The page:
You now know how to state a hypothesis. But where do hypotheses originate? One source for developing a hypothesis is a previous experiment. Experiments cannot answer all possible questions about a given situation. Often, a well-designed experiment suggests new areas of investigation. A second source of hypotheses is observation of the environment. When observing the behavior of humans or animals, you may notice that certain events cause a particular response. You may then come to believe that if this same set of events occurred again, then the same behavior might result. A third source of a hypothesis is a theory. A theory is a general principle, based on evidence, that certain phenomena are related. The theory can be tested to determine to what degree the phenomena are related.

The design.

The next step is organizing the experiment. The design of an experiment is a set of exactly and precisely planned procedures for testing a hypothesis. The experiment’s design depends on the procedures, materials, and personalities of the subjects to be used in the experiment. It also depends on the way in which the hypothesis is stated. For instance, compare the differences in procedures, materials, and subjects dictated by these two hypotheses:

(1) “If background music is played in a department store, then customers will buy more goods.”

(2) “If semi-classical music is played from 9:00 AM. to noon and from 1:00 P.M. to 5:00 P.M. on Saturdays in a clothing store, female customers will purchase 30 percent more goods.”

The design of the second experiment would differ from the first, since the second hypothesis dictates more specifically the particular stimuli and responses involved.

In an experiment, the stimulus acts on the organism, which then responds in some way. A stimulus is an action, object, event, condition, or situation that causes a behavioral response to occur. A response is the behavioral act that comes about as a result of a stimulus.

It is not possible to have a response without a stimulus, or a stimulus without a response.

Difficulty may arise, however, in correctly identifying the stimulus that is most closely related to a particular response. For example, in the experiment on music in a department store, is there any reason other than the playing of music that might increase the amount of goods purchased? Is there another response that might be more influenced by the music played than the purchasing of goods? Other stimuli could be investigated that might influence the selected response. Other responses could also be selected that might be influenced even more by other stimuli.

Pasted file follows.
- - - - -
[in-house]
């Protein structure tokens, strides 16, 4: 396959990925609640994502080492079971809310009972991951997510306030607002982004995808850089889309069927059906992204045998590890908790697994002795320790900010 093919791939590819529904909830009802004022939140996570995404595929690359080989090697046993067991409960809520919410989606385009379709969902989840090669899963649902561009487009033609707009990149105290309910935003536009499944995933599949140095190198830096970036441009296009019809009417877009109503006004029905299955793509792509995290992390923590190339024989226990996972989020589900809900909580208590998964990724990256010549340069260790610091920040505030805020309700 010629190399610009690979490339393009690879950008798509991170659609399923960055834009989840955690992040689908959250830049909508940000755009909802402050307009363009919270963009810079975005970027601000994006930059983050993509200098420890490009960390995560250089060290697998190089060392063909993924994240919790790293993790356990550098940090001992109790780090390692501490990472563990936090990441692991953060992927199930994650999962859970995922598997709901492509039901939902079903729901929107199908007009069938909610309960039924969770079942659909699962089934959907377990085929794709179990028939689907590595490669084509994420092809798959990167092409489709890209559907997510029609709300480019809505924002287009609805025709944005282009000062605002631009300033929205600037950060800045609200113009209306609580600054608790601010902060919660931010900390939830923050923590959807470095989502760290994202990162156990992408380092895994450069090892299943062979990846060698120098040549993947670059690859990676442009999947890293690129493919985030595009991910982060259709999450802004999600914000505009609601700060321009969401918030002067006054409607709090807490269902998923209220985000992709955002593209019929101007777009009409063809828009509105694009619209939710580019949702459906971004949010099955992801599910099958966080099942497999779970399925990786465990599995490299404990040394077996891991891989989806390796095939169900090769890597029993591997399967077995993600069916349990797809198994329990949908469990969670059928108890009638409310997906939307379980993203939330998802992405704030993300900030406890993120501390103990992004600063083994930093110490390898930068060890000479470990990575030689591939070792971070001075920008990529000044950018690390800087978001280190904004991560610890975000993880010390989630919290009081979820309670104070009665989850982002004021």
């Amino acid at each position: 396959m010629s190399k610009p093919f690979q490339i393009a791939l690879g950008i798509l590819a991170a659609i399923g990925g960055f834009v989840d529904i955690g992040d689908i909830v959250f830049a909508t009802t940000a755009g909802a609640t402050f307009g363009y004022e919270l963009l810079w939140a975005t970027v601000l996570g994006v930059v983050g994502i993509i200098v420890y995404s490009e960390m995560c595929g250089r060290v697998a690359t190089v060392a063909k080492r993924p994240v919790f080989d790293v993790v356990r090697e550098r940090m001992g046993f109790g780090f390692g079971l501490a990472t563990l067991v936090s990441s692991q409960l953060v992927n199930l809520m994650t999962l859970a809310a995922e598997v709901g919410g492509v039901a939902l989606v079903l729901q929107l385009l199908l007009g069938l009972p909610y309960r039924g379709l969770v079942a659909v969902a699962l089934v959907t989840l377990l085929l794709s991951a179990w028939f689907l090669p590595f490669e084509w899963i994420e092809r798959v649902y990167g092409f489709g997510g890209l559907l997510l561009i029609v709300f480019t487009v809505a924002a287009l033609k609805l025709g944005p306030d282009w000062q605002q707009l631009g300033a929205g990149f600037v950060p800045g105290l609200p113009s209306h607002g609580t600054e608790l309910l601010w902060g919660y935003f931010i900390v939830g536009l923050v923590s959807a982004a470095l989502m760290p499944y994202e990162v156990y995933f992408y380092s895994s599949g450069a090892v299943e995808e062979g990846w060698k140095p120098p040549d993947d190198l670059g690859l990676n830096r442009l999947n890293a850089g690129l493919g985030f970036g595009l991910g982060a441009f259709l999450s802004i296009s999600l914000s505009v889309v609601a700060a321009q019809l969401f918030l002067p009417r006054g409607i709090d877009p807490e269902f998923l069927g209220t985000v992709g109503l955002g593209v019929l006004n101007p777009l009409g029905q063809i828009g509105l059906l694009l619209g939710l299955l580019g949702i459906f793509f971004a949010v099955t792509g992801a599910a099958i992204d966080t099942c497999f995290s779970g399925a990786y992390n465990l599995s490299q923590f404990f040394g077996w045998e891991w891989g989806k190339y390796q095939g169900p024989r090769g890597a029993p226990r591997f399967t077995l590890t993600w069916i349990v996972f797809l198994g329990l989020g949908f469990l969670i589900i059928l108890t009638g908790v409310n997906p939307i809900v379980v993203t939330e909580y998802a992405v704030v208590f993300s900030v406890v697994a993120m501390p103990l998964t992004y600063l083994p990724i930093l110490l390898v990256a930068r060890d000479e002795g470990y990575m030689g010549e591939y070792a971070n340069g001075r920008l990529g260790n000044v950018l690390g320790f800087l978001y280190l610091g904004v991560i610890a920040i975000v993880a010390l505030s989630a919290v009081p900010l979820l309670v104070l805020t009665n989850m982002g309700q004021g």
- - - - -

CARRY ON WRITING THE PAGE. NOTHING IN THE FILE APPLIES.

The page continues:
In experiments, the stimulus is called the independent variable. The behavioral response that occurs is called the dependent variable. In this experiment, music is the independent variable. The increase in buying goods is the dependent variable. Actually, an experiment is an attempt to establish what relationship, if any, exists between an independent and a dependent variable.

Controlling variables. Suppose you want to state that the independent variable causes the dependent variable to occur or change. Then it is necessary to eliminate or control everything other than the independent variable that might influence the dependent variable. This is sometimes very difficult to do. For instance, imagine controlling variables in different home environments to study the emotional development of children. If all variables except one are not eliminated or controlled, there is no way to know which of the variables has caused a response. Variables that might influence the dependent variable in an experiment may be controlled in several ways. Three of the more common ways are (1) to set up a control group, (2) to group individuals by random selection, or (3) to have one group serve as both the control and the experimental group.

A control group is a group of individuals who are similar or identical to the experimental group in such areas as sex, age, intelligence and socioeconomic status. However, the independent variable is not introduced into the group. A control group is set up so that the results of the independent variable operating on the experimental group can be compared with a group that is similar but does not have the independent variable operating on it.

For example, suppose you were planning to experiment on how distributed studying (spaced sessions separated by rest periods) versus massed studying (one long session) affects grades. You would have to eliminate or control the influence of all major stimuli on grades except studying. One way of designing such an experiment would be to set up a control (comparison) group, which would study in massed periods. You would also have an experimental group, which would use distributed studying. It is important to match both groups as closely as possible for such influential variables as intelligence, sex, grades, interest, motivation, and grade level. Otherwise, if the average IQ for the experimental group were 20 points higher than for the control group, and if the experimental group received higher grades, how would you know if the higher grades were caused by IQ differences or by distributed studying?